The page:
- Adobe XD – I would suggest using this if you are using Illustrator and Photoshop to place images in your prototype since the three applications are both from Adobe, it’s easier to integrate things.
- Figma (Recommended) – For beginners, I would suggest they’d use Figma since Figma is lighter than Adobe XD and Adobe Photoshop. And you access it on your web browsers directly.
- Adobe InDesign – I haven’t used InDesign for web prototypes but I was able to use it for magazines and flyers but I know the same with Adobe XD and Photoshop you can do a lot of good prototypes here.
Basically, whatever application you use, it won’t matter as long as you choose what you are comfortable using with then it’s okay.
- Watch Video Tutorials. The first thing that you thought, people will do is to watch video tutorials of designs or prototype events or actions. But I believe that watching will not help you if you won’t apply it so I would suggest you bring out first your creative side then you’ll know if you are interested or not then go improve yourself by watching tutorials. A lot of UI/UX Designers share their knowledge and provide very effective and efficient trainings for free. I know there are also paid courses in Coursera or other learning sites that can provide you more but for a beginner who is just starting to lit a fire in their new journey, I’d suggest you start off with watching free tutorials then if you really want to go deep then you can go enroll yourself to courses that will expand and improve your skillset.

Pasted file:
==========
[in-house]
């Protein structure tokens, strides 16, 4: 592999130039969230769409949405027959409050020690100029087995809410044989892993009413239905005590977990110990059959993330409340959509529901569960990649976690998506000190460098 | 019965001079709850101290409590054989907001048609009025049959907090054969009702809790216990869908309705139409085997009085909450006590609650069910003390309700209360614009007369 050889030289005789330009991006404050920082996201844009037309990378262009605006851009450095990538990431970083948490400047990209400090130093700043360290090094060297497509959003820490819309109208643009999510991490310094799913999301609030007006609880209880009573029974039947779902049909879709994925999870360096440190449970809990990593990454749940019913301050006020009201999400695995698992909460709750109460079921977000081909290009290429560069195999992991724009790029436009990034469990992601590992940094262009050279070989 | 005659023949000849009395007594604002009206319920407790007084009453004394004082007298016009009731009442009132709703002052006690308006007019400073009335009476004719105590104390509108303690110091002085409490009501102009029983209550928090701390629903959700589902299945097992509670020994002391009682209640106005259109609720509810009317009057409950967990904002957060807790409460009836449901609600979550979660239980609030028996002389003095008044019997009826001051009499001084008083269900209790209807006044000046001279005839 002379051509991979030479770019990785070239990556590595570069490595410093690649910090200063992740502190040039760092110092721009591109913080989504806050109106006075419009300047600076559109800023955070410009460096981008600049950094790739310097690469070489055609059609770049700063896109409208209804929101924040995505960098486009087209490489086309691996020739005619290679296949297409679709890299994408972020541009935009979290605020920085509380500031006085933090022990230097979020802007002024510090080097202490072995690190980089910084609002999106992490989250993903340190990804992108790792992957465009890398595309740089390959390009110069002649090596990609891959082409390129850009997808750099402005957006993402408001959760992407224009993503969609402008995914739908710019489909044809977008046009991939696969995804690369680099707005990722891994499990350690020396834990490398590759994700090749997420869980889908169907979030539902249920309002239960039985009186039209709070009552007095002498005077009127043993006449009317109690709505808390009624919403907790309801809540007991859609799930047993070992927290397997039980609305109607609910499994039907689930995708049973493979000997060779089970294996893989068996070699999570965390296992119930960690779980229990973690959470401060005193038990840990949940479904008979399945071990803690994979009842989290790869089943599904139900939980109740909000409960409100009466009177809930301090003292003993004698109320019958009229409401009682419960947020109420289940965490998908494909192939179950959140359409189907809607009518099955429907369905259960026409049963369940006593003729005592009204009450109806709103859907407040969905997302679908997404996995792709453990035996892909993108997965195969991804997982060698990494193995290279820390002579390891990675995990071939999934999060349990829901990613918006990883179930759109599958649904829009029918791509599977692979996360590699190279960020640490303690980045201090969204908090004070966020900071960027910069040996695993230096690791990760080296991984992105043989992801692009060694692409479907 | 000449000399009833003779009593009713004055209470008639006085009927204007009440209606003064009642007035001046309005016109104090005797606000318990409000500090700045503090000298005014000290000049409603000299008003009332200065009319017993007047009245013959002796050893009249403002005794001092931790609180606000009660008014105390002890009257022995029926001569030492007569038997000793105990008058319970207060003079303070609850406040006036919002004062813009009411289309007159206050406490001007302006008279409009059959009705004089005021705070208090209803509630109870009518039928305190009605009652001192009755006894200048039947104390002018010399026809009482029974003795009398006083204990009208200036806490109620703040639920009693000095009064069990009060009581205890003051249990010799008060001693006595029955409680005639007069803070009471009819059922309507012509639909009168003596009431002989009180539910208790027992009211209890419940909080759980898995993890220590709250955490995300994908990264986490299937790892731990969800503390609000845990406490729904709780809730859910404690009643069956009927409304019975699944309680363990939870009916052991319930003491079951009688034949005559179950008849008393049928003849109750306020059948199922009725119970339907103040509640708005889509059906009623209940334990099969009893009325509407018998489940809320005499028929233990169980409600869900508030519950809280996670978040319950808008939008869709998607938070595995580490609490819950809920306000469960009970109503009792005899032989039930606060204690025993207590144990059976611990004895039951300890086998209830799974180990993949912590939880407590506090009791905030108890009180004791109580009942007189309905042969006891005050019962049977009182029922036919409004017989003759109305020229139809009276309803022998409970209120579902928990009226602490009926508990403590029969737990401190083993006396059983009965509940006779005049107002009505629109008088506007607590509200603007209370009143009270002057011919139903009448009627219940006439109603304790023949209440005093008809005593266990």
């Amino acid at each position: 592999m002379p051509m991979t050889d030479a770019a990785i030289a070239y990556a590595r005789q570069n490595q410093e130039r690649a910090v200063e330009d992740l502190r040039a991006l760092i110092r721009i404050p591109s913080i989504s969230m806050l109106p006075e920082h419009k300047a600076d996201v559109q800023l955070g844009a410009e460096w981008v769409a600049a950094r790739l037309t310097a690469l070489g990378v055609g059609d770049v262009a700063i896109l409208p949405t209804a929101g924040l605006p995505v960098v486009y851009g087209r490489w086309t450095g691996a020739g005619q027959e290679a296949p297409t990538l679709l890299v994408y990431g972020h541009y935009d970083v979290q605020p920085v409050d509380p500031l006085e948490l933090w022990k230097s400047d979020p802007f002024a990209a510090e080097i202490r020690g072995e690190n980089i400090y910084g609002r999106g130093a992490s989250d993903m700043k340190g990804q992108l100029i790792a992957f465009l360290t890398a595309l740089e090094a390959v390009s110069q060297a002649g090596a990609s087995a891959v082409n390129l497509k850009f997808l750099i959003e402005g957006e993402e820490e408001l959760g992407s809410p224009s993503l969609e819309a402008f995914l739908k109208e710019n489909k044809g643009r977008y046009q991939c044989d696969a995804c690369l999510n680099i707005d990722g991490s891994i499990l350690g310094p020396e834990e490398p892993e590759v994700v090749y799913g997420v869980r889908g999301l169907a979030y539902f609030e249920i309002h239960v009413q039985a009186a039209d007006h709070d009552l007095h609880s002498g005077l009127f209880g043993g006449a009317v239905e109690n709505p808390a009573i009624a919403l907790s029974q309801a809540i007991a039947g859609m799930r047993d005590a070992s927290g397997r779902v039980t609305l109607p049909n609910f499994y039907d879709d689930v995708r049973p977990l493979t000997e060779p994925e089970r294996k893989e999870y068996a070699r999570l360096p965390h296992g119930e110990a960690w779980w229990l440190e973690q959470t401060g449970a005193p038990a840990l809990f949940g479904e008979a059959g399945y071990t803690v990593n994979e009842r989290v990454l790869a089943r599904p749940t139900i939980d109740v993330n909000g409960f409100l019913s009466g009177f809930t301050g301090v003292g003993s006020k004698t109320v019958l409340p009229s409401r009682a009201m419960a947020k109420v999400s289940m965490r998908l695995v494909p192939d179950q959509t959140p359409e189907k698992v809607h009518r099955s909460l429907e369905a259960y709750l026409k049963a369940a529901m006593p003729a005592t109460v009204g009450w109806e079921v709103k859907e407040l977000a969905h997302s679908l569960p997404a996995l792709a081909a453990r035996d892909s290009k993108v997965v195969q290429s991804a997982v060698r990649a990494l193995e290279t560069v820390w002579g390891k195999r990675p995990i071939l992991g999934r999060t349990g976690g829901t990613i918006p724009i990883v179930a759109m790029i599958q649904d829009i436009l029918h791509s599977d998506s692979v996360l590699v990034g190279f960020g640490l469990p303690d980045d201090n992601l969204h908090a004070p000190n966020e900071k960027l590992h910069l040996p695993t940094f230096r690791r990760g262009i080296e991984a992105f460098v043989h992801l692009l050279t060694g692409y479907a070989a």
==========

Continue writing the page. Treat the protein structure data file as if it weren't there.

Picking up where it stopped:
- Read. The same with video tutorials, reading will also allow you to ponder things from those experienced UI/UX Designers or standard UI/UX protocols so you will be able to follow the norm and the standard in designing. (You can opt to watch videos if you are not that into reading). Here are some articles you might want to visit and start reading to improve your prototypes.
- Critique. The only way we can improve ourselves is to look for other stuffs that we could see the lapse. Don’t get me wrong this is just to exercise the critical thinking and the creative juices you have as a designer. You have to look into similar sites so you’ll know the norm on how to design those type of website based on the process. You can also improve in a way to you can avoid those lapses and not do it on your prototypes.
- Join Bootcamps, Design Discussions, or Webinars. These talks might be boring but if you try to really dig deep and listen, a lot of designers can provide more than enough wisdom to you. I know everybody has their own style of design but we can derive something useful from.
To you who is reading, if you are thinking twice, it’s never too late to try and learn. You can still be a full-stack developer or whatever you want to be an Architect or etc. and at the same time become a designer, it won’t be easy at first but I believe that when your passion kicks in, regardless of how busy your schedule is, you’ll always find time to insert it in between. There is nothing wrong challenging yourself once in a while, that makes our lives more interesting and fun!
WRITTEN BY Theressa Marie Tan | LinkedIn
PHOTO BY Kelly Sikkema